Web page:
What's new? My kitten Chloe thinks she's a dog. Weird, yes, but also entertaining. She begs for human food ranging from marshmallows to popcorn to enchiladas. She is also proficient at the game of fetch with her preferred toys: wine corks. She will bring back corks that have been tossed across the room until she is tired out and panting. Until we got her I had never seen a cat actively pant- I have heard cats wheeze and even mouth breathe, but Chloe actually opens her mouth, lets her tongue loll out, and pants. It's hilarious. As I type this sentence, she is gazing up at me waiting for me to get the cork out of the couch cushion (where she just dropped it) and chuck it across the room for her. If I don't please her fast enough, she will dig in the cushion to try to get it herself, but she is ultimately unsuccessful. Did I mention she also drools? Yeah, like a dog. At night she likes to sleep curled up around my head, and most nights this is fine with me (additional heat source) but some nights she drools and it's pretty revolting. So instead of getting a puppy I got a kitten who acts like a puppy in some of the fun ways but she's not as much work as a dog, right?
This week I have been particularly productive in the kitchen. I made pumpkin puree and bagged it to freeze and pull out when I want to make pumpkin recipes. I also used some of our ripe tomatoes and made some tomato sauce to freeze, but I only had the energy to make about 2 cups that night, so that won't last long. I also made cranberry pumpkin spice bread last night. It's hard having Jesse gone, and since I love to be in the kitchen, I think I find peace and comfort when baking or cooking. Tonight I am making granola to take with yogurt and pumpkin spice bread to my class tomorrow.
Speaking of which, I only have two more weeks of the NDT (Neurodevelopmental Treatment) course after tomorrow. I started this course back in June and it's been held approximately one week a month since then. Sometimes I feel like I should probably feel a lot more knowledgeable and proficient at taking this treatment approach with children who have motor disorders (namely cerebral palsy) but then I think about how much I have learned since I started this course. As a speech-language pathologist, the background I received in how the motor system works (e.g., muscles, bones, how to get kids to move differently and break up abnormal motor patterns that can be damaging in the long run) was very limited - pretty much non-existent. I now understand and recognize many normal and abnormal movement patterns and have some skills for how to change those in the children I see. I am still processing how this will tie in with my specific profession, since most of the therapists in the course are PTs or OTs who definitely target movement and the motor system more regularly and directly than I do. I have had some inklings of how I will use all of this information that I've gained, but it will take more processing and practice before I realize how useful it will be. For one thing, with children who require alternative communication options because their motor impairments make verbal communication less accessible will be good to use this info on to increase their skills with pointing, and will help guide me decide what devices might be the best for their current and projected skills. I also already feel a little more comfortable with the idea of seeing kids who have difficulty feeding/swallowing for due to motor impairments. I enjoy the course, but I am definitely looking forward to being done, having all my Saturdays back each month and full pay each month.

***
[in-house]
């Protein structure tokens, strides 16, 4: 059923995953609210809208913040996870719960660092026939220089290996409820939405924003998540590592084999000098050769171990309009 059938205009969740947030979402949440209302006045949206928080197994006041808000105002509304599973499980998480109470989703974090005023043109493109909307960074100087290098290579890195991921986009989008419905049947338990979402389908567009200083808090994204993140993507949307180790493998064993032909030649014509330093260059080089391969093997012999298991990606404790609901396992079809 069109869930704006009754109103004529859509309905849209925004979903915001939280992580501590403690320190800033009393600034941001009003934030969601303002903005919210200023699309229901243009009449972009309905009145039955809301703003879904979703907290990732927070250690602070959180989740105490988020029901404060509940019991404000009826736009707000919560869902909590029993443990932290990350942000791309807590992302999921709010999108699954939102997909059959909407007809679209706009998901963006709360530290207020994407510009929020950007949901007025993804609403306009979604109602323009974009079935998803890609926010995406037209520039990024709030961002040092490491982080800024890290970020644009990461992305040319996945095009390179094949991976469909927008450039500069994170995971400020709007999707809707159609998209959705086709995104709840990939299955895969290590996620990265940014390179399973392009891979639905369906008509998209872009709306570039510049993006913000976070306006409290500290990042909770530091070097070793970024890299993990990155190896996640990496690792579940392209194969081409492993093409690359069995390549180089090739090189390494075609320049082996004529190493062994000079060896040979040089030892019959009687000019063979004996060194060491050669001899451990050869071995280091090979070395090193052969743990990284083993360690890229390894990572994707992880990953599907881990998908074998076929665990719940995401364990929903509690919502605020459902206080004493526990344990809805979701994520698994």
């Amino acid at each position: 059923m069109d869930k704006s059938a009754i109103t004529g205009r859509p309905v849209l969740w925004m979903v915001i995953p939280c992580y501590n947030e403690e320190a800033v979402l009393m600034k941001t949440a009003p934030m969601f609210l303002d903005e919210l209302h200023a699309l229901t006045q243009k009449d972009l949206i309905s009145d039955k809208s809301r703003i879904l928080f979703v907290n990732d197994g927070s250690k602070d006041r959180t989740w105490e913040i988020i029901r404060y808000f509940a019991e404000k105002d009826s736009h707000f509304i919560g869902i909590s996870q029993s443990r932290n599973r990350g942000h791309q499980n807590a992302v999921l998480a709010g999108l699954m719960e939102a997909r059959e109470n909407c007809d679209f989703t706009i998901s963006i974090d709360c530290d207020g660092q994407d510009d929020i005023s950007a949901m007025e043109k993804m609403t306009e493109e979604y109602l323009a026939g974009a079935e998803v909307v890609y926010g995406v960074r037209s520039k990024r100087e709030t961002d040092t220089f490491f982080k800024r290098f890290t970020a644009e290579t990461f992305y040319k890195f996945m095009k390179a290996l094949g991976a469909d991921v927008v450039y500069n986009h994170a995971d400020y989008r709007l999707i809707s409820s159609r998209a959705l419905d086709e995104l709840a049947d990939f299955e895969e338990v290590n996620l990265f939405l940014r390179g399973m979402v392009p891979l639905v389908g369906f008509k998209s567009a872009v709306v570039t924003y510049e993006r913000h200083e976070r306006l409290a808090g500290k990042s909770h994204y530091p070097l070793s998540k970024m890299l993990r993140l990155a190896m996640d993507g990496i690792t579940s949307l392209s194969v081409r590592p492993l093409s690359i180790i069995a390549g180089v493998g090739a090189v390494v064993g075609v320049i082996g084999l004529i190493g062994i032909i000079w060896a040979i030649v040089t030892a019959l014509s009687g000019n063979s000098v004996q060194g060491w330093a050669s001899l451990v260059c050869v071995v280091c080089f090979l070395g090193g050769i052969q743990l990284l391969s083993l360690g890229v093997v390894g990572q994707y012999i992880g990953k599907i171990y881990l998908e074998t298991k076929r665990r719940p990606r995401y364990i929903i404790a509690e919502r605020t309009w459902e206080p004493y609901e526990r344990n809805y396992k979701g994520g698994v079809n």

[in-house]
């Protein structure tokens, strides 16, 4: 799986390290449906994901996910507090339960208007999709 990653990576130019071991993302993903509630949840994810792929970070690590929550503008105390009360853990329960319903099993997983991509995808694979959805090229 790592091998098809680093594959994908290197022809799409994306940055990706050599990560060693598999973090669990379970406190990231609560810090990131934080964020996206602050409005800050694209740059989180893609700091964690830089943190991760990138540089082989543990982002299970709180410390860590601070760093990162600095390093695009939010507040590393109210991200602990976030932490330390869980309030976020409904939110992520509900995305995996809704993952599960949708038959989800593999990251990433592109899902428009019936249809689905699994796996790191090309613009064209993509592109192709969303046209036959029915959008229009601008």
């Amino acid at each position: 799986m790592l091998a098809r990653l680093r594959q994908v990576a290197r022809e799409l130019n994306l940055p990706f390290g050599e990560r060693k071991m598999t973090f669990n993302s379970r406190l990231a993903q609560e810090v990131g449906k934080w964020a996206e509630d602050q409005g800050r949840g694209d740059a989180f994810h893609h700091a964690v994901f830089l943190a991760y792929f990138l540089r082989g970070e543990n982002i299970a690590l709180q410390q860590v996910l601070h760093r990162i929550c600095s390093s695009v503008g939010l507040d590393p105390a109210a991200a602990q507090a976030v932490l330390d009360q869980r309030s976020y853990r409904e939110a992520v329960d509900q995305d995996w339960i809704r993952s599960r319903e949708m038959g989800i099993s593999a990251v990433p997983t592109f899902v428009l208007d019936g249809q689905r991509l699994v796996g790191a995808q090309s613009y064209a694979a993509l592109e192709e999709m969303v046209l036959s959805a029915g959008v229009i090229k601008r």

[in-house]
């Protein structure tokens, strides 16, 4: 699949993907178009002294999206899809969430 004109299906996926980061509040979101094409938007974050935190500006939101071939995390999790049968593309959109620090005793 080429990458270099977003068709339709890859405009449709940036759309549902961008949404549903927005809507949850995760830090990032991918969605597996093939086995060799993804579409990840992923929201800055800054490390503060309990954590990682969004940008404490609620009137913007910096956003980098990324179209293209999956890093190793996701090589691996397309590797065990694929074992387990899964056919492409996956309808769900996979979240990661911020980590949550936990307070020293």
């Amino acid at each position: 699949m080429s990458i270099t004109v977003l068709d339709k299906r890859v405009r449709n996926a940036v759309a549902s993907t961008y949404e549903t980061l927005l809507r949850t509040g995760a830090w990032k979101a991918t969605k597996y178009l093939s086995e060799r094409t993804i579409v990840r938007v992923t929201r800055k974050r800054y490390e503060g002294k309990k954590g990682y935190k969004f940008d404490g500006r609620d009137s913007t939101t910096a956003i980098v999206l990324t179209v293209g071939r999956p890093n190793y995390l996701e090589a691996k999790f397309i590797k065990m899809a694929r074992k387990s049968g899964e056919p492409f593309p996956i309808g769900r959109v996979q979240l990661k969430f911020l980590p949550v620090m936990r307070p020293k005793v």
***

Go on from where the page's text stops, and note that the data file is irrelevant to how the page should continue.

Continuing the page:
My enchiladas are done cooking so it's dinner time... plus, Jeopardy's on and I really can't answer the questions while I'm typing. ;) Until next time...